Saturday, 12 February 2011

Judith: A Parting From The Body

With respect to Field Marshal Paulus, who had done the "wrong" thing and surrendered to the Red Army at the close of the siege of Stalingrad, Adolf Hitler stated "What is life? Life is the Nation. The individual must die anyway. Beyond the life of the individual is the Nation." (Hitler, 2007) The question of whether an individual owes allegiance to something beyond themselves – their country or class or family or peer or political group – is a central question in ethics. It is also at the centre of Howard Barker's play Judith: A Parting From The Body, which is currently getting a welcome revival at the Cock Theatre. Judith posits that there is another force pulling at the individual, a force which may wrench them away from their allegiance to ideological forces and compel them to rebel; that force is desire.

Barker's subject is the assassination of the Babylonian general Holofernes by the Israelite widow Judith in his tent just before a battle which would have seen the nation of Israel massacred or enslaved. This is an Apocryphal subject, told in the Book of Judith, yet one which has been at the centre of European art  and culture for centuries: Chaucer and Dante wrote of it, Caravaggio, Artemisia  and Cranach painted it; Vivaldi composed an opera on the subject. In Barker's short play, Judith (accompanied by a servant) arrives at the tent of the general planning to kill him, only to have her plans thrown into doubt by a mutual desire which develops between the widow and the general. What does a person do when one's ideological commitments are at odds with one's desiring subjectivity?

Barker does not change the tale's end. Judith beheads Holofernes and so saves Israel. But there it also appears that in betraying her personal bodily desires for the body politic in this way, Judith has killed herself. She is paralysed after the act and only rises as a new being, one who announces that "Israel Is My Body!" (Barker, 1990) She stomps around declaring herself a god and wishing to massacre innocents. She is a walking talking price that has been paid for committing oneself ideologically against all personal considerations.

Barker does not indicate whether he thinks she has done the right or wrong thing. It is made clear, as in the original, that Holofernes death was absolutely necessary for the survival of Israel. Yet who could think that the being Judith becomes is admirable? Perhaps the choice is impossible and, one way or another, the only choice is between deaths.

The strength of Judith as a theatre event is that it shows, in one intense act and through the interaction of just three characters, the impossibility of the human situation at this extreme. Given the infinite calls of ideological commitment that pull at us all and the many times when we are expected to act against our own desiring agency's interest, Judith offers a microcosmic vision of a terrible, insurmountable  moment in which we could all find (and lose) ourselves any time now.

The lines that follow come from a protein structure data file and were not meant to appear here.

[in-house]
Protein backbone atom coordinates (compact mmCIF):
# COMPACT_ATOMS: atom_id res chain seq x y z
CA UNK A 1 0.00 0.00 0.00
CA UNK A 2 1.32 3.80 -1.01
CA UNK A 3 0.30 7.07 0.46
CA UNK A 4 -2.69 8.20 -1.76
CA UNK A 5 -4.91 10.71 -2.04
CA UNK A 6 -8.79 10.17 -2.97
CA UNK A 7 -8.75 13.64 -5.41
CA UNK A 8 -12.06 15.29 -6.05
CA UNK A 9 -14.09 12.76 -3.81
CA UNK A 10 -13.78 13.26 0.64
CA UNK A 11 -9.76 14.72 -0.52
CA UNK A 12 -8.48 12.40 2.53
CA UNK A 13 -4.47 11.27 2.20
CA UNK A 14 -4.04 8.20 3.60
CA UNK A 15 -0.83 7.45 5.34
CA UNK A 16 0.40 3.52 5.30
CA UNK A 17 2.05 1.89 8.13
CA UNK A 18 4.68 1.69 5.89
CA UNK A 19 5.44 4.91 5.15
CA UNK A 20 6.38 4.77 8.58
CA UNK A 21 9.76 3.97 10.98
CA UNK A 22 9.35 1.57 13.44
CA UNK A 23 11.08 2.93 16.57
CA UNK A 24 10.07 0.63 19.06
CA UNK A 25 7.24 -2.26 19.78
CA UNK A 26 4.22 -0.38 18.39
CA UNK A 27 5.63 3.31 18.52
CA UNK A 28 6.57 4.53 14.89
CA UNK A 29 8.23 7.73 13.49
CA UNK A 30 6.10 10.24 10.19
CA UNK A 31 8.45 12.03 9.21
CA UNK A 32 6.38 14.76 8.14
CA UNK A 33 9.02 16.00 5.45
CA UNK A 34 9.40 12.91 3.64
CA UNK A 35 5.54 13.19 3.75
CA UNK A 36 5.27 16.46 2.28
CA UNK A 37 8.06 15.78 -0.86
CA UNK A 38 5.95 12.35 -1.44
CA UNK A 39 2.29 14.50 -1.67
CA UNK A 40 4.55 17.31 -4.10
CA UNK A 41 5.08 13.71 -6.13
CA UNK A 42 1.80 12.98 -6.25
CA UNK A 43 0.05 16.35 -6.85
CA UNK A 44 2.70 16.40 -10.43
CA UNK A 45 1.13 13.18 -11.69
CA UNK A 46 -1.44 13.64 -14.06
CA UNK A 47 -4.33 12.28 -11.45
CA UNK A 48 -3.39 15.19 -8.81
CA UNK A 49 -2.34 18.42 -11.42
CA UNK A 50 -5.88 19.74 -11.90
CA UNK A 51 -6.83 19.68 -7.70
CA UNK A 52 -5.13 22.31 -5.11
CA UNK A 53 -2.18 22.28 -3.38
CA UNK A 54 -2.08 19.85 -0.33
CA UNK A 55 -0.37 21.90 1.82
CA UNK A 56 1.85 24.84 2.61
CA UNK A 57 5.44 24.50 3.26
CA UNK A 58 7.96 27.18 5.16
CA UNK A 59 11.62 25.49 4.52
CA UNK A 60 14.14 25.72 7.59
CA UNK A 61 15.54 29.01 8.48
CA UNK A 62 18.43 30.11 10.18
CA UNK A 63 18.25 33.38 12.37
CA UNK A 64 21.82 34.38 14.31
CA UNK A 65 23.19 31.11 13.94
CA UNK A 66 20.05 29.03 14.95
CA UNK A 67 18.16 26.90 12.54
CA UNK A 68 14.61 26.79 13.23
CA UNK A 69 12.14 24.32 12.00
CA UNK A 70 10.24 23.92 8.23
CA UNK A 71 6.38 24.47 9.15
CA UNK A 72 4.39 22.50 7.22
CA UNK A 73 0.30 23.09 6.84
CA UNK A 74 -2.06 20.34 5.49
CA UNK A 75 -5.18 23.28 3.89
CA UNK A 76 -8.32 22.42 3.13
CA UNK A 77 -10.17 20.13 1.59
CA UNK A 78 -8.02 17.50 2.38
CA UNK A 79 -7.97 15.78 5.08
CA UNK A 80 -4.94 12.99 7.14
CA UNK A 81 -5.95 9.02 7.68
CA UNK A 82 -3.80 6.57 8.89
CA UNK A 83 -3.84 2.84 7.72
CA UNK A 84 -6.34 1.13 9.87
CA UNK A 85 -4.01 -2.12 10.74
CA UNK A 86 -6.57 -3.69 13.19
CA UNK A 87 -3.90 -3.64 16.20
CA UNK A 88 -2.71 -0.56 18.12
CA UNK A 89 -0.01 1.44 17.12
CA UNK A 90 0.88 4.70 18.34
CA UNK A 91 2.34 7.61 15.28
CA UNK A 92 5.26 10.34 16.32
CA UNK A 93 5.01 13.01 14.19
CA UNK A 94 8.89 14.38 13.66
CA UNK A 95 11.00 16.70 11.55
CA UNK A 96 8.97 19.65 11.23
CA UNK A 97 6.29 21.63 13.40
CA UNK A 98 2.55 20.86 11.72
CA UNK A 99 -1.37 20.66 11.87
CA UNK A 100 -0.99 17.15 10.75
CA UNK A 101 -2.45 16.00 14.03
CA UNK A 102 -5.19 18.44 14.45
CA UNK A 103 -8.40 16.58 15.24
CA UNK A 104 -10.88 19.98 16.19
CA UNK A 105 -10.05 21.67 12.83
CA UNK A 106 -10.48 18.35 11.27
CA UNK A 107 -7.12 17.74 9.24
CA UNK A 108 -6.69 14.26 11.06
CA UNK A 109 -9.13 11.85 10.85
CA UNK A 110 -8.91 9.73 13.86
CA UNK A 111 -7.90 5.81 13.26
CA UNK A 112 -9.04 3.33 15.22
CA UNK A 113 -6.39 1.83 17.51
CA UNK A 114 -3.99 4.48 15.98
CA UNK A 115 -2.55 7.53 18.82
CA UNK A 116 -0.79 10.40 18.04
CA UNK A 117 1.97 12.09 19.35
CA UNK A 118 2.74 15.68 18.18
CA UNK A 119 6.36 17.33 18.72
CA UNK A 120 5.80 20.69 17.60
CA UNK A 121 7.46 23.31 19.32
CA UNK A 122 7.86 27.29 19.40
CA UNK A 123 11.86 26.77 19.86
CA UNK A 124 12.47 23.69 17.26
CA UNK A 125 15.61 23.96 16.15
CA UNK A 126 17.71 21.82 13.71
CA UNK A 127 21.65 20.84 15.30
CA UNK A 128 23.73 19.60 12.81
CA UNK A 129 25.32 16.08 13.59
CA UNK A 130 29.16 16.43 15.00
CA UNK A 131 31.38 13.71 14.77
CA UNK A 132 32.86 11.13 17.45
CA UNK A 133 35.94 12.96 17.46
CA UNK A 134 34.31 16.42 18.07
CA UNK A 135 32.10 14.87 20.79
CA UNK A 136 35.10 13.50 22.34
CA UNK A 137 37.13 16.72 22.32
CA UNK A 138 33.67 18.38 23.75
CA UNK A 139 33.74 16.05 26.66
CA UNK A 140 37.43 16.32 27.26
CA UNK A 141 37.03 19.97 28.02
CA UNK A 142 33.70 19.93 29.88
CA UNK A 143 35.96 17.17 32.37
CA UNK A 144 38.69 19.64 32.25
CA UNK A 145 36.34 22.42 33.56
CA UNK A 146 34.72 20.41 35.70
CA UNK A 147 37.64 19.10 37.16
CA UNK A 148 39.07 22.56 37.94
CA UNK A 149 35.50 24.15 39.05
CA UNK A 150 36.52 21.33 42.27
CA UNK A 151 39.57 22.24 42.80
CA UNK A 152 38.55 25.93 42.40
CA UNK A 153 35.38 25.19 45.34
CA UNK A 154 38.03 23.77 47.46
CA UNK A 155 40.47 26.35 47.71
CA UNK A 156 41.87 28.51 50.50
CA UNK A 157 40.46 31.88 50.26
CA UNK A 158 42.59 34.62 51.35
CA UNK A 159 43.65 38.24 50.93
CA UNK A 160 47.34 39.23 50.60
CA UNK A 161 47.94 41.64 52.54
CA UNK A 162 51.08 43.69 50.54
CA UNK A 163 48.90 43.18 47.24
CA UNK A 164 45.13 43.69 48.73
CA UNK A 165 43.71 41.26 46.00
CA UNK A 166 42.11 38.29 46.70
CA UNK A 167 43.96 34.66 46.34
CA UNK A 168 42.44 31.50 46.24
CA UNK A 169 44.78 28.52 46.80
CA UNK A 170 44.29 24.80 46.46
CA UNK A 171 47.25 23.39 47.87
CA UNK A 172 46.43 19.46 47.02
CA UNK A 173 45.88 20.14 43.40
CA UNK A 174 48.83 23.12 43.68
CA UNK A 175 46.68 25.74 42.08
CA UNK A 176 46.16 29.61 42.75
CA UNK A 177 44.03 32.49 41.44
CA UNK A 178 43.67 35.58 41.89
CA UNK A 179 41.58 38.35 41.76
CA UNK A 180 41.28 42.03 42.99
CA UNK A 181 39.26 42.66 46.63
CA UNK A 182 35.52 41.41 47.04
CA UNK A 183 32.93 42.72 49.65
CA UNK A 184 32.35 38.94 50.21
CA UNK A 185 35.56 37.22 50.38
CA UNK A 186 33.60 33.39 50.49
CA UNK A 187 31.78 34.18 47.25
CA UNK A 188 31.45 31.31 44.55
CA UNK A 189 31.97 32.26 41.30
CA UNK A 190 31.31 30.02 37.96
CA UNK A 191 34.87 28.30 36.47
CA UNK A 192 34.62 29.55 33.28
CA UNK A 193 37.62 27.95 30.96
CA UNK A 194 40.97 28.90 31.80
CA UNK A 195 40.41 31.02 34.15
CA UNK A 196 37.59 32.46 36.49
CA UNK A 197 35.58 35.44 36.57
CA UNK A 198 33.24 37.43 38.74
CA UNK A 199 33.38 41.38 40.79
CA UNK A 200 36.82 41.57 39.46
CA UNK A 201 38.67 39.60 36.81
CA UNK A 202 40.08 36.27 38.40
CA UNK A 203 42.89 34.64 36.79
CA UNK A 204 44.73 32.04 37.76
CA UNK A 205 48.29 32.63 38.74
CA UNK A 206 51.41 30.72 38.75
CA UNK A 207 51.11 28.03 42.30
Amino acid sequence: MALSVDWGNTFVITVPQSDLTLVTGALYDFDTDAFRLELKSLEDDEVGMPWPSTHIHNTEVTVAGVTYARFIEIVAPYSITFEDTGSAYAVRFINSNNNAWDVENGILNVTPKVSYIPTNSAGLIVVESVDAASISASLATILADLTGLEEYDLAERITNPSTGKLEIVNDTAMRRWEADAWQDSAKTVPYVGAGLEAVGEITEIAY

Barker, H. (2011, 02 08). Judith: A Parting From The Body. (R. Winfield-Smith, Director, C. Cusack, E. Prior, & L. Smith, Performers) Cock Tavern Theatre, London, England, United Kingdom.
Barker, H. (1990). The Europeans / Judith. London: John Calder (Publishers) Ltd.
Hitler, A. (quoted at) (2007, 05 18). General Paulus Nazi Germany. Retrieved 02 12, 2011, from Sparticus International :


  1. A fascinating discussion. many thanks for this. I wonder how this would be further complicated by an understanding of desire not as subjective fulfillment or sexuality in the sense presented here, but rather as its opposite - divestiture. In this, Lacanian parable, the exemplary figure is Antigone who chooses to act outside the bounds of family, community and law and by burying her brother also buries her self (in the sense of dying to the law and to a normative life). Antigone's act is ethical because it is amoral (blind to community binding regulation), and because it stays true to a desire that, while exceeding any notion a shared good or a greater nation is also radically external to sexual yearning or any sense of a living bond - romantic or otherwise. If by choosing the nation Judith betrays a certain desiring subjectivity, then we might also want to consider the annihilatory dimension of desire itself - beyond the stop gap sexiness of any Holofernes. Stan

  2. Hi Stan, thanks for that. I think you're absolutely right about what I left out of the above consideration of the play, as you say "the annihilatory dimension of desire itself." From my reading of Barker's work from the early 1980s onwards, he often demonstrates how desire breaks down the self and creates new possibilities of being - it is, in fact, this breaking down of new possibilities that Judith betrays. Because it's not simply Holofernes as a physique that Judith desires - it is him as a philosophical and game-playing being who challenges her previous notions of The Other at the same time as pointing her in the direction of a radical new form of intimacy/life. Holofernes, in the Baudrillardian sense, seduces Judith. She, at a terrible price, steps away from that seduction...